• Raising the minimum wage to $9.50/hour by 2016

• Requiring employers to provide reasonable accommodations (such as periods of sitting,

• Requiring employers to allow nursing mothers to take breaks to express milk

• Rewarding employers who recruit, prepare, place, and retain women in non-traditional limits to heavy lifting, food and water) for pregnant employees occupations and apprenticeships, especially low income and older women

• Requiring large state contractors to attest that its male and female workers receive equal

• Protecting an employee’s right to share his or her wage information with co-workers

• Expanding protections for employees with caregiver obligations

• Permitting employees to use accrued sick leave for safety leave associated with sexual pay for equal work assault, domestic violence, or stalking

WESA was a tremendous success, passing by a generous margin after a vigorous fight in committees. But after the Mother’s Day photo op on the steps of the Capitol, there was plenty of work yet to be done. Gender Justice wanted to be a part of the implementation of WESA as well.

A law is only as successful as its implementation, so policy advocacy cannot end when the bill becomes law. Gender Justice made itself a resource for the community, and especially for employers, who were responsible for bringing the protections of WESA to their employees. And by observing the implementation process, Gender Justice learned more about the way the legislature shapes real lives, making it a better advocacy organization in the process.

As a part of my work at Gender Justice, I fielded questions from employers striving to correctly incorporate WESA into their policies and practices. Employers asked questions like, “I have only nine Minnesota employees, am I subject to any WESA provisions?” and “How does leave under the Minnesota Parental Leave Act interact with leave under the Family and Medical Leave Act?” Using the resources provided by state offices like the Minnesota Department of Human Rights and the Minnesota Department of Labor and Industry, I helped usher these employers towards effective application of the new laws. I began to see WESA as a long-term cooperation of government agencies, employers, and advocacy groups, rather than a discrete event that occurred on Mother’s Day of this year. And I have Gender Justice to thank for a deeper understanding of the legislative process and what follows it.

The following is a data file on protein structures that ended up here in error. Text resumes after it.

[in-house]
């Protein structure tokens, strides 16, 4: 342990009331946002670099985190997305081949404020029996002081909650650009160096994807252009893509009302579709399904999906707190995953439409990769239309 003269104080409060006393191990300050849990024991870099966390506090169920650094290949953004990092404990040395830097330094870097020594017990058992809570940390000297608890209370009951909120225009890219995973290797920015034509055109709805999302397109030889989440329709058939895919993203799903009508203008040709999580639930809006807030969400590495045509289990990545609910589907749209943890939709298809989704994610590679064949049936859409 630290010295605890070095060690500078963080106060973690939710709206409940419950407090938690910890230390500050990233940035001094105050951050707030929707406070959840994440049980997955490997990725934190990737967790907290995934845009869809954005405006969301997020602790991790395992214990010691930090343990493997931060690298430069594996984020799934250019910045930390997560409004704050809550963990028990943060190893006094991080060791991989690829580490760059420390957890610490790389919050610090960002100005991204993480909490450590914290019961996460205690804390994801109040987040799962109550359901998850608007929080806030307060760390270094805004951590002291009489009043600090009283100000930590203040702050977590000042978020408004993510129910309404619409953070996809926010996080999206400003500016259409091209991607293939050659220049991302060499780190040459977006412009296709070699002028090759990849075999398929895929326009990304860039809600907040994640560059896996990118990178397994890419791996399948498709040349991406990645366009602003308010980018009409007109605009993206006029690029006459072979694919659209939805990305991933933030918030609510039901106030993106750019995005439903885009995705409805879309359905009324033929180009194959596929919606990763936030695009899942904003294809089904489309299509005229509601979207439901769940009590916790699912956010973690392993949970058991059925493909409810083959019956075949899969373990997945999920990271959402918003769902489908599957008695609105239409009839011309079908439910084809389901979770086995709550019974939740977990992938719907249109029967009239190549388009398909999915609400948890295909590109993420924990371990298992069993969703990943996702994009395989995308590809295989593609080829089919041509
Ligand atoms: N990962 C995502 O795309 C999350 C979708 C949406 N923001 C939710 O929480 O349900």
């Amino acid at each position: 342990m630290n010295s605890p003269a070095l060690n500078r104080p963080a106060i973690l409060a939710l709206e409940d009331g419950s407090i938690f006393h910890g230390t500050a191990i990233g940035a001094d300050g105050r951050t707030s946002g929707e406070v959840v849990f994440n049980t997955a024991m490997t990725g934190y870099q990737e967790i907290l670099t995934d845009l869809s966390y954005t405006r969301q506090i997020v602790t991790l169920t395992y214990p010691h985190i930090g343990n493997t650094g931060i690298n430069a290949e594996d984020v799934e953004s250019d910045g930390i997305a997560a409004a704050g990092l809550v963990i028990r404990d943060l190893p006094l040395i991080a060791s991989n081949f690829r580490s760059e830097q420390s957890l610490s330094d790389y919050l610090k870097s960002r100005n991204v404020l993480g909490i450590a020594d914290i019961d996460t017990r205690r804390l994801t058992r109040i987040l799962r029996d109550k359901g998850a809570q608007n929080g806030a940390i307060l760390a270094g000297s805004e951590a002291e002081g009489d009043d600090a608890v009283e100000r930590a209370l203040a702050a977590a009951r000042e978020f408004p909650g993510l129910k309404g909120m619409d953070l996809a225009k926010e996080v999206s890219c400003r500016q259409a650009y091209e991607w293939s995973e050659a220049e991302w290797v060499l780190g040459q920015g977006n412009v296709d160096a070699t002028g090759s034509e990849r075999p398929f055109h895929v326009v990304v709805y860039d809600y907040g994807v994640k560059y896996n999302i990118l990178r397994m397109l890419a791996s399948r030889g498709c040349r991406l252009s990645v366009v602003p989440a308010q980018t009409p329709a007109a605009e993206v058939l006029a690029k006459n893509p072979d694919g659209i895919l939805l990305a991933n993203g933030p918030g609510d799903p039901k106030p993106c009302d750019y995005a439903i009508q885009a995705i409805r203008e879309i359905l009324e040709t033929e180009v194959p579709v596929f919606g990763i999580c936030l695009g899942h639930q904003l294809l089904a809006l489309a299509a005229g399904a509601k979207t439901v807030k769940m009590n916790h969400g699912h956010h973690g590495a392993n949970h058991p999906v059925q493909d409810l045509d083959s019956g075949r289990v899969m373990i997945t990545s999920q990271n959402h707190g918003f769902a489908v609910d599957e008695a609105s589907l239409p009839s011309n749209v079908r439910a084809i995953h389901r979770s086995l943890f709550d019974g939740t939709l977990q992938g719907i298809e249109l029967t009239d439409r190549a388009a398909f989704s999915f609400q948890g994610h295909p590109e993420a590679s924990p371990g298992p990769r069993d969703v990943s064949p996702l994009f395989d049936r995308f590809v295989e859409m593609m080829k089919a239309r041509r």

For more about the WESA campaign, visit

For more about Gender Justice, visit

The views expressed in this article represent those of the author and not necessarily those of the University of Minnesota Human Rights Center.  As a forum for dialogue and education, and an acknowledgment of the contentious nature of human rights issues, some views expressed on this blog may not necessarily be those of the Human Rights Center as an institution.

Human Rights Fellowship Stories: Emily Harrison – American Civil Liberties Union

This summer, I am a law fellow at the American Civil Liberties Union of the Nation’s Capital. I have drafted legal memoranda and performed legal research on various civil liberties issues. In particular, I have examined Title VII, Freedom of Information Act requests, class action suits, habeas corpus petitions, surveillance issues, prisoners’ rights, and cases relating to excessive use of force by the police. I have assisted with case preparation through analyzing deposition transcripts, contributing to mediation efforts, and evaluating the strength of potential claims. I also have had the opportunity to go to the Supreme Court for a decision day, federal district court for status hearings, the District of Columbia Court of Appeals to hear oral arguments, the Council of the District of Columbia to present and listen to testimony, and a mediation. Although I work at the ACLU’s DC affiliate office, I have had the chance to sit in on conference calls with the national ACLU organization in order to be briefed on cutting edge topics such as the Hobby Lobby decision and various surveillance concerns.